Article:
Oceanside Mayor Jim Wood questions why more air support was not used in San Diego fires

OCEANSIDE, Calif. - Oceanside Mayor Jim Wood told Team 10 he believes homes that were lost could have been saved, and he questions why more air support wasn't available to fight nine fires burning in San Diego County Wednesday and Thursday, especially in San Marcos and Carlsbad.

"I think we had assets out there that could have been used," Wood said. "I'm sure all the people that lost homes will ask the question later, were there assets that could have saved my home."

His is the first openly critical assessment of the response effort since the nine fires erupted in the county.

Wood is running for county supervisor, and said his criticism is not a political statement. He said he truly believes more helicopters and planes could have been in the air fighting the fires.

"If I'm wrong I'll be the first person to apologize," Wood said.

Wood's main questions were about why the military could not provide more assistance. He said he called the governor's office, Camp Pendleton and Cal Fire. He said he was told the same thing by everyone: that every plane and helicopter that could help fight the fire was being used.

"My concern is I've got six helicopters over here at Camp Pendleton that could fly over here and save a lot of houses," Wood said. "The places I saw that needed the most help [were] Carlsbad and San Marcos, where you actually have buildings and structures being [burned] down."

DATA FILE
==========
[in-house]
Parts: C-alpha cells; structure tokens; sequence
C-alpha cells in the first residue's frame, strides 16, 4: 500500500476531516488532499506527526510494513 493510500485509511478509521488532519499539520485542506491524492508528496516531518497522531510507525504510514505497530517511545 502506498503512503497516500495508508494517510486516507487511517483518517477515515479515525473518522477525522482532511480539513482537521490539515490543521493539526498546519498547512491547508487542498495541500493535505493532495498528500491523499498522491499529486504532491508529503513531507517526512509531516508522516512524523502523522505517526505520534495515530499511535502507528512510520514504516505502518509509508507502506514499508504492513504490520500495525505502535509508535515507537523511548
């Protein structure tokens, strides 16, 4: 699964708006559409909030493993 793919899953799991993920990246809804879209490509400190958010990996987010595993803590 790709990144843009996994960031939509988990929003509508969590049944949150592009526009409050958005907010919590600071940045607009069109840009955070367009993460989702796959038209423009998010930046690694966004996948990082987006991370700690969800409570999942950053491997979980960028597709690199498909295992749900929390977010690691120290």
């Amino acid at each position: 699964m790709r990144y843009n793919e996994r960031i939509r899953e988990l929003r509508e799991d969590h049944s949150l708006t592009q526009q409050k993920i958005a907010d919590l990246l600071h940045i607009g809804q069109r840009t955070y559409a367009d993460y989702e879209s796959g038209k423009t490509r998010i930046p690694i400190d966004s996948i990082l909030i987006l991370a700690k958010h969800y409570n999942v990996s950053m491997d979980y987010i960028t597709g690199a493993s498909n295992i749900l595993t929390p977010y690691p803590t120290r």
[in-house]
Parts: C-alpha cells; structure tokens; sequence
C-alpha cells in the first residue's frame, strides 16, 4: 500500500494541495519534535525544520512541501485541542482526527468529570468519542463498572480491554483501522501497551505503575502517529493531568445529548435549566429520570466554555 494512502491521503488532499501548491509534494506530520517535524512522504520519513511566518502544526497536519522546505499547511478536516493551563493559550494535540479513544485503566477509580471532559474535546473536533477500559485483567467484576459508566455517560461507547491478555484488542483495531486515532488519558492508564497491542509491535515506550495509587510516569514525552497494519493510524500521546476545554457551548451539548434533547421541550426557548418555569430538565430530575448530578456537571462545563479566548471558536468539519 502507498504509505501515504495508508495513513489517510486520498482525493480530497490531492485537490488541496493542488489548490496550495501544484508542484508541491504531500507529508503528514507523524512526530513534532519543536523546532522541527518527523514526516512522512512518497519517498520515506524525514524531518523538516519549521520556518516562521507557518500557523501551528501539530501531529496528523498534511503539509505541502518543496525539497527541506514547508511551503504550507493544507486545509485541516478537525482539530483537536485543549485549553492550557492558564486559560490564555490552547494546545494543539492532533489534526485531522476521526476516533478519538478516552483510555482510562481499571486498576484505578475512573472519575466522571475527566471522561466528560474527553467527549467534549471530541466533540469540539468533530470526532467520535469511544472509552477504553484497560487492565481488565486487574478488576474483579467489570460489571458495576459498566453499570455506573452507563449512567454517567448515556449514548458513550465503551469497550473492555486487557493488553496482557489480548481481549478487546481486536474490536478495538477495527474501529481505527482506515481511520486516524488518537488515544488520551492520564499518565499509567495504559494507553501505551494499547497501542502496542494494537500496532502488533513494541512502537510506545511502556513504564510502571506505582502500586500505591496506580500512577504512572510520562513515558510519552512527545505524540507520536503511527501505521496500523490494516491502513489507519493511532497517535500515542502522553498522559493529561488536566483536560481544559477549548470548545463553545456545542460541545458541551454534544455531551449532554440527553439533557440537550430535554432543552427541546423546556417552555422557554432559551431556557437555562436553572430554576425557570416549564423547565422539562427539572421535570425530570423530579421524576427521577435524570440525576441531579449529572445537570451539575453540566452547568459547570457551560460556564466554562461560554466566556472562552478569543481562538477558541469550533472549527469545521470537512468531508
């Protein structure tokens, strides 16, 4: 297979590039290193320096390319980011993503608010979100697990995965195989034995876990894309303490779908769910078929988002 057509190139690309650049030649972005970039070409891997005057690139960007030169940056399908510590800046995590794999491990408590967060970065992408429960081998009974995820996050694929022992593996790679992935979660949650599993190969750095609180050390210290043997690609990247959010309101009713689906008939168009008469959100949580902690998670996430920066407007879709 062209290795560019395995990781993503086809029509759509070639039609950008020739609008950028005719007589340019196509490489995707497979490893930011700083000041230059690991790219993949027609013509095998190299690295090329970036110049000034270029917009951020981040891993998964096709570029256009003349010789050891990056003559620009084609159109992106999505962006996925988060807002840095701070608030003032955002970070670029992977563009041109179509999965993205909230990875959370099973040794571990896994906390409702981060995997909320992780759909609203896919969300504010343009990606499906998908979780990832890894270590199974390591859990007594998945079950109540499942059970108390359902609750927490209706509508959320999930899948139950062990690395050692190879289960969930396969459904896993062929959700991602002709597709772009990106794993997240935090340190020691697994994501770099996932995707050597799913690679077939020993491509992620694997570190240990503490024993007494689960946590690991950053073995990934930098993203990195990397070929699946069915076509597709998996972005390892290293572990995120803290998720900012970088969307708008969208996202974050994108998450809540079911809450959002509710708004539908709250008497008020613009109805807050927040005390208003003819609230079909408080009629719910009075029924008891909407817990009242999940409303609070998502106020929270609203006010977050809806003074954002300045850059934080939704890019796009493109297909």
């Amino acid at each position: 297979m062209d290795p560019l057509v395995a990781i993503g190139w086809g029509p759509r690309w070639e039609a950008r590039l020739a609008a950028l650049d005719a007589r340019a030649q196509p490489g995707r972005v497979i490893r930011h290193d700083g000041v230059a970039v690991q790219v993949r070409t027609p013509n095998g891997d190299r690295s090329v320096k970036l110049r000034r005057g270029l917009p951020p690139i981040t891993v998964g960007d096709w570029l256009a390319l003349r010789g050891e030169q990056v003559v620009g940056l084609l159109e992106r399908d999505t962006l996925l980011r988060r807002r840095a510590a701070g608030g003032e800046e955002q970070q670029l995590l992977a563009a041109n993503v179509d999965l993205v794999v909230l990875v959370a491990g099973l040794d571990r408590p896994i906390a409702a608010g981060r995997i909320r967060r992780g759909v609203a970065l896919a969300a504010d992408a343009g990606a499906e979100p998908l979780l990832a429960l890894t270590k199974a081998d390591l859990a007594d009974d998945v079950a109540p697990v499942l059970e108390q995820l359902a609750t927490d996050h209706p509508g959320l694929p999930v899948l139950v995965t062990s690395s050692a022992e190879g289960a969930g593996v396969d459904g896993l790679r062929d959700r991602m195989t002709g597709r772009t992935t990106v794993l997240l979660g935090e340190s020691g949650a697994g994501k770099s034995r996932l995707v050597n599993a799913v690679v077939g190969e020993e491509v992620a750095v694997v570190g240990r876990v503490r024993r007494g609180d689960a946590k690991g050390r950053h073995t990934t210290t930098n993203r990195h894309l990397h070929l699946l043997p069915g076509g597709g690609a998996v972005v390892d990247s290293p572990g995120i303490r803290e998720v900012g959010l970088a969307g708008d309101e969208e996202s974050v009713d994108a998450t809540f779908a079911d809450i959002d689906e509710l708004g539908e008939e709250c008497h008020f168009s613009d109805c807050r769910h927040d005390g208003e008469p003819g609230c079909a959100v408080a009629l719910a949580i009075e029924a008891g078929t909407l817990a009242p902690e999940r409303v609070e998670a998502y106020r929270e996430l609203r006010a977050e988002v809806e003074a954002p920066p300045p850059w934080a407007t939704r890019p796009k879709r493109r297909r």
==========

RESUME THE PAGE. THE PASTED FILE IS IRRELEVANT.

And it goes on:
Team 10 called Camp Pendleton and Cal Fire. Camp Pendleton officials said they were busy fighting the fire on its base.

Cal Fire said the U.S. Forest Service has a contract with the owner of the DC-10, and it's an exclusive contract that has the crew on for six days and off for one. The rest day is Thursday -- the same day more evacuations were called because of the growing Cocos Fire in San Marcos and Escondido.

Team 10 has calls and emails out to the U.S. Forest Service, but had not received return calls or emails by Thursday night.

Four helicopters, eight airplanes and 22 military aircraft were being used across the county as of Thursday night.

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